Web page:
It is always best to go through any plan by reading it completely, I even do that with any Saunders pre-made furniture kits I have ever purchased. 😯
As of today, 9/11/2006, I’m back in the office working on fixing up old plans and creating some cool new designs, like the 45 dgree corner bar, modular bars and more!September 20, 2006 at 10:34 pm #19898Anonymous
As I promised in a previous post, I have posted pictures of my tailgate bar in the gallery. I posted 2 pictures, one picture is of the tailgate bar in its transport form, all five pieces. The other picture is of the tailgate bar snapped together and ready for use. I still have to stain it and add the footrest trim, but otherwise, it was a very successful project.
Note: I modified the plans down to a 4 1/2 foot bar instead of the 6′ foot bar, so that I could fit it into my truck. However, I forgot to account for the added inches of the side trim of the top. So, if you have a large SUV, I recommend making a 4′ bar so that your bar top fits in more easily without resting on the wheel wells (with 2nd row seat up). To modify the width of the bar, just adjust the measurements of the items that are highlighted in the plans.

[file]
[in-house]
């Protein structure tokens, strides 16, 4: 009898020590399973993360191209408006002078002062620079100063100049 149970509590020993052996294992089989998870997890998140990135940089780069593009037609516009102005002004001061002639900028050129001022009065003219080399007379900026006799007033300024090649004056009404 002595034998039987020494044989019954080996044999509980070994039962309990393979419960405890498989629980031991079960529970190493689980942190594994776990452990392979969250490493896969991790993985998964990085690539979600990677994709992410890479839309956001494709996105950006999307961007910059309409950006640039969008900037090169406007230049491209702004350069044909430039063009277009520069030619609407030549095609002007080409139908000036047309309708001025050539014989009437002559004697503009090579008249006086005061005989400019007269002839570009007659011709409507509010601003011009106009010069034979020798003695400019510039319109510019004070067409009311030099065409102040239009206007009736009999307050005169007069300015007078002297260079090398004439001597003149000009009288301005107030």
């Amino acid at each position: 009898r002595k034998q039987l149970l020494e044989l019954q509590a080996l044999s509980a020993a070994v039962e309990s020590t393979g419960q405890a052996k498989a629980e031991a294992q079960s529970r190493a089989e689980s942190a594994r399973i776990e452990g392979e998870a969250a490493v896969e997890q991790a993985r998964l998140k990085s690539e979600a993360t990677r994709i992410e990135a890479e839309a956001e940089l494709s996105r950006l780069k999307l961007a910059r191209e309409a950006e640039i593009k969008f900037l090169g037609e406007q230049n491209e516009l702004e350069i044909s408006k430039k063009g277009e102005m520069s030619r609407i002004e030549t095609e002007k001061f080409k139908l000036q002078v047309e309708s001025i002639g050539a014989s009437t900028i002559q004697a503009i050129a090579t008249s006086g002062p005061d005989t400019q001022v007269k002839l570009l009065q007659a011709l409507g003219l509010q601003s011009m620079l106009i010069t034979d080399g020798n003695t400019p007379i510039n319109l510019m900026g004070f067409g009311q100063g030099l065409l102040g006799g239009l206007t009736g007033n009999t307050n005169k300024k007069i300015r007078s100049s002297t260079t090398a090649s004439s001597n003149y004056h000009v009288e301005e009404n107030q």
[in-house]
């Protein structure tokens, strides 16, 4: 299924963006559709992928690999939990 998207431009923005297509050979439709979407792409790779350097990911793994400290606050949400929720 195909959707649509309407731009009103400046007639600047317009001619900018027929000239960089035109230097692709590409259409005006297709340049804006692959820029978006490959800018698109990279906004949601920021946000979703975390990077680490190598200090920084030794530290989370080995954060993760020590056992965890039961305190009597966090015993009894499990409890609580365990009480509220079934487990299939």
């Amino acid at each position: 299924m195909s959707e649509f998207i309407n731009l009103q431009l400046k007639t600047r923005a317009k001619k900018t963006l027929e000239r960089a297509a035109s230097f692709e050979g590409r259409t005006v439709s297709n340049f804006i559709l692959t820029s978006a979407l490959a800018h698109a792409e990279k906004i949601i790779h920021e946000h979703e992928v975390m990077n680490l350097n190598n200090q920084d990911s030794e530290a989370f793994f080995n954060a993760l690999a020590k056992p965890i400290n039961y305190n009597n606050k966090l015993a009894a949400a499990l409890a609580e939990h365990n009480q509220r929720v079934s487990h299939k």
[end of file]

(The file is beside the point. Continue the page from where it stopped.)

If you have any other questions on the tailgate bar from a rookie builder, let me know.September 21, 2006 at 9:54 pm #19900Anonymous
I reaally want to see those pics before I get started. Where are they?
Thank you for posting themSeptember 22, 2006 at 6:18 pm #19901Anonymous
I just looked at the pictures are not in the public gallery yet. When I posted them a few days ago, the last screen said I had to wait for the Admin to approve them, so my guess is that the Admin has not reviewed them yet.
I also submitted about a dozen corrections for the plans to the Admin, mostly grammer.
But to answer your questions, the 2 pictures should appear in the public gallery after they have been approved.September 23, 2006 at 8:23 am #19902Anonymous
I just approved the photos, here are the direct locations:
and…the folded view…
Question, is it stable when snapped together?
I tried my best to design it on the computer with minimal chances to wobble.October 24, 2006 at 8:56 pm #19906Anonymous
I slightly modified the plans and started to build a 7′ version of this bar last weekend. And it was my _first_ woodworking project ever…
Yes, the materials list is off. But if you follow the cut list, and don’t forget to add the hinges to the list of needed items, you can do pretty well.